Large numbers of cancer survivors are reporting ‘unmet needs’ following their all-clear diagnosis, with an increasing number of cancer survivors living in fear their cancer will return, but without adequate psychological support to cope.
Will the highest ever survival rate for all cancers, at 66 per cent1, up to 70 per cent of cancer survivors have reported clinical levels of fear of their cancer returning2, with close to a third of all cancer survivors experiencing psychological issues (such as anxiety or depression) in the six months following their cancer3.
A recent Australian study also found that cancer survivors are more at risk of chronic conditions such as heart disease, diabetes, high blood pressure and cholesterol4.
‘Unmet needs’ experienced by cancer survivors can include worry about whether treatment has worked, lack of knowledge about what support is available, concerns around fertility and sexuality, workplace challenges, as well as financial concerns that can create barriers to seeking health care and support5.
Cancer Council Queensland spokesperson Katie Clift said around 180,000 Queenslanders were alive today after a diagnosis of cancer in the past 25 years.
“Up to one-third of all cancer patients suffer clinically significant distress and few seek help or treatment for that distress.,” Ms Clift said.
“The emotional impact of cancer has largely been overlooked in models of primary care, despite the serious consequences of distress on a patients’ prospects of long-term survival and quality of life.
“Life does not always go ‘back to normal’ following a cancer diagnosis.
“Queensland cancer survivors are in great need of specialised support for a range of emotional, physical and practical concerns following diagnosis.
“With the help of all Queenslanders this Daffodil Day, we will be able to continue our vital patient support services across the state, improving the quality of life for cancer survivors.
“Services like Cancer Council Helpline 13 11 20 and our free Cancer Counselling Service are staffed by fully qualified psychologists to assist cancer patients and their families from diagnosis, right through treatment and beyond.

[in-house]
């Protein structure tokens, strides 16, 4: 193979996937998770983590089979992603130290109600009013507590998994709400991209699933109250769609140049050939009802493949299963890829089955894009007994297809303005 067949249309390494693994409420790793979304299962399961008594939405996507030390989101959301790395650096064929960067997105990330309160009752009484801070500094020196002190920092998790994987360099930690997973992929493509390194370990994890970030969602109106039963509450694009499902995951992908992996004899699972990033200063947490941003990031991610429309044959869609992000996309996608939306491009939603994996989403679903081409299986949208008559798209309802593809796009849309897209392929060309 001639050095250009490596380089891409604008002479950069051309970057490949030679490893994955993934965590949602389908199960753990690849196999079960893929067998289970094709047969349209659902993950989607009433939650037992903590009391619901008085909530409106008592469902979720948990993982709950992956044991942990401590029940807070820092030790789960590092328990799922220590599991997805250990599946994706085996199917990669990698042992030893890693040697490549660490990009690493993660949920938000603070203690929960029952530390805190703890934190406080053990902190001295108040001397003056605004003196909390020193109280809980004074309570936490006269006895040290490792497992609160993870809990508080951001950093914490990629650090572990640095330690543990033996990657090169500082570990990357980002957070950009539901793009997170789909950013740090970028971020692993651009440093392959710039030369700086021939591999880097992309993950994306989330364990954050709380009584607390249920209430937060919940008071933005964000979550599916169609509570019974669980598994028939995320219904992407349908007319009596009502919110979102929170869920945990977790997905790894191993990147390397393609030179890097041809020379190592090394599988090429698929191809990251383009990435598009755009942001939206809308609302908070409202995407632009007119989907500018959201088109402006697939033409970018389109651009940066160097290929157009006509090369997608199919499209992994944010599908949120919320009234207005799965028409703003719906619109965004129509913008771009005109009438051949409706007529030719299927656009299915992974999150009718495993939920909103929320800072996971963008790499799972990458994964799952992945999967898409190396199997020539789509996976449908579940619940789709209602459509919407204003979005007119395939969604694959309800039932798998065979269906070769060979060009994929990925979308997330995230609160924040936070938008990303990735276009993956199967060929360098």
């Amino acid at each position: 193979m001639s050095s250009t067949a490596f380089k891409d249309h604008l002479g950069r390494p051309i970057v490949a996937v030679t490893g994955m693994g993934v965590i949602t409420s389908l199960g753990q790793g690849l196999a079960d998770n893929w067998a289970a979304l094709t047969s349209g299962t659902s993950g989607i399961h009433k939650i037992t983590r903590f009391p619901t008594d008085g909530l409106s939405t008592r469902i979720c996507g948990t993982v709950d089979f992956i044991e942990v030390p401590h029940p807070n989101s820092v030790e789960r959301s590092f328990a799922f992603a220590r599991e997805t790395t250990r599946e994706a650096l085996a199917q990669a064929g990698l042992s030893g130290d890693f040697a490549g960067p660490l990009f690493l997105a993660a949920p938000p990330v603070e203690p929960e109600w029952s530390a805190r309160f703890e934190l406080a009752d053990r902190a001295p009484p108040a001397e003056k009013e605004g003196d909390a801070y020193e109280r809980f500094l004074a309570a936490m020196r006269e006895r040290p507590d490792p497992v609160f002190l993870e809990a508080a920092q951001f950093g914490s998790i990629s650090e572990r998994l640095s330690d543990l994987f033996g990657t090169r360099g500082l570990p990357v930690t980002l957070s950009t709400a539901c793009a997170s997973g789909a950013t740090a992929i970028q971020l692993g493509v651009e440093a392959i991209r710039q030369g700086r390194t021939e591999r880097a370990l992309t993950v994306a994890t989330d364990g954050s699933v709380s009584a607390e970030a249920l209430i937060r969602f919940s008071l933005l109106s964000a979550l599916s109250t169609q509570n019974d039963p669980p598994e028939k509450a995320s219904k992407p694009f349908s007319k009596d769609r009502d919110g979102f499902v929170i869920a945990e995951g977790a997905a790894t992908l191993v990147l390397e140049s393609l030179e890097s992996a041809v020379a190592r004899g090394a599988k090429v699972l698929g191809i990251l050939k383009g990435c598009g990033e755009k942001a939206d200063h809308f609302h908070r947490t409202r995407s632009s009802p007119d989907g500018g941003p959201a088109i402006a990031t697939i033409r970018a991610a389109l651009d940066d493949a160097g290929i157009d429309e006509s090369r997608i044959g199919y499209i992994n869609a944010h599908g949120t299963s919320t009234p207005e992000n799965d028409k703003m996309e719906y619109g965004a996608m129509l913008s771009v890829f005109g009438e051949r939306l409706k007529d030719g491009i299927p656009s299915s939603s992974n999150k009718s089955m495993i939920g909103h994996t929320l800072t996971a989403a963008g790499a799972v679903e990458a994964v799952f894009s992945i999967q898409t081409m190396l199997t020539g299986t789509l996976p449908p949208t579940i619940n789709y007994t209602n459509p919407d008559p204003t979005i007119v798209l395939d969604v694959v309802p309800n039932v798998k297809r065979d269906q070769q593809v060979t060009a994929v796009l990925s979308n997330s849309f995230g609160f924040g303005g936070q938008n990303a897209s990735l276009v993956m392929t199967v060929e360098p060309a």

“Our six statewide accommodation lodges provide a home away from home for regional cancer patients having to travel to major cities from treatment, free of charge.
“Make a donation this Daffodil Day and grow hope for Queenslanders diagnosed with cancer.”
This Daffodil Day, Cancer Council Queensland hopes to raise $1.7 million to support its vital work in cancer research, education and patient support services.
For more information about Daffodil Day, visit daffodilday.com.au, or call the Fundraising Hotline 1300 65 65 85.
For more information or interviews, please contact:
Katie Clift, Executive Manager, Media and Spokesperson, Cancer Council Queensland
Ph: (07) 3634 5372 or 0409 001 171
1. Australian Institute of Health and Welfare. Cancer survival and prevalence in Australia: period estimates from 1982 to 2010. Cancer Series no. 69. Cat. no. CAN 65. Canberra: AIHW 2012.
2. Thewes B, Butow P, Bell ML, Beith J, Stuart-Harris R, Grossi M, Capp A, Dalley D. Fear of cancer recurrence in young women with a history of early-stage breast cancer: a cross-sectional study of prevalence and association with health behaviours. Support Care Canc 2012, 20(11):2651-2659.
3. Allison W. Boyes, Afaf Girgis, Catherine D’Este, Alison C. Zucca. Flourishing or floundering? Prevalence and correlates of anxiety and depression among a population-based sample of adult cancer survivors 6 months after diagnosis’ Journal of Affective Disorders 135 (2011) pp184–192
4. Narelle M Berry, Michelle D Miller, Richard J Woodman, John Coveney, James Dollman, Catherine R Mackenzie and Bogda Koczwara. Differences in chronic conditions and lifestyle behaviour between people with a history of cancer and matched controls. Med J Aust 2014; 201 (2): 96-100.
5. Campbell HS, Sanson-Fisher R, Turner D, Hayward L, Wang XS, Taylor-Brown J. Psychometric properties of cancer survivors’ unmet needs survey. Support Care Cancer. 2010 Feb;19(2):221-30. doi: 10.1007/s00520-009-0806-0. Epub 2010 Jan 23.
Notes to editors:
The term “unmet needs” is used to distinguish between problems which survivors experience and problems they wish for help in managing.
The top ten unmet needs of cancer survivors include:
- Fear about cancer spreading
- Being told I had cancer
- Not feeling sure that the cancer has gone
- Feeling tired
- Finding financial assistance is available and how to obtain it
- Feeling stressed
- Finding information
- Coping with bad memory, lack of focus
- Dealing with feeling worried (anxiety)
- Worry whether treatment has worked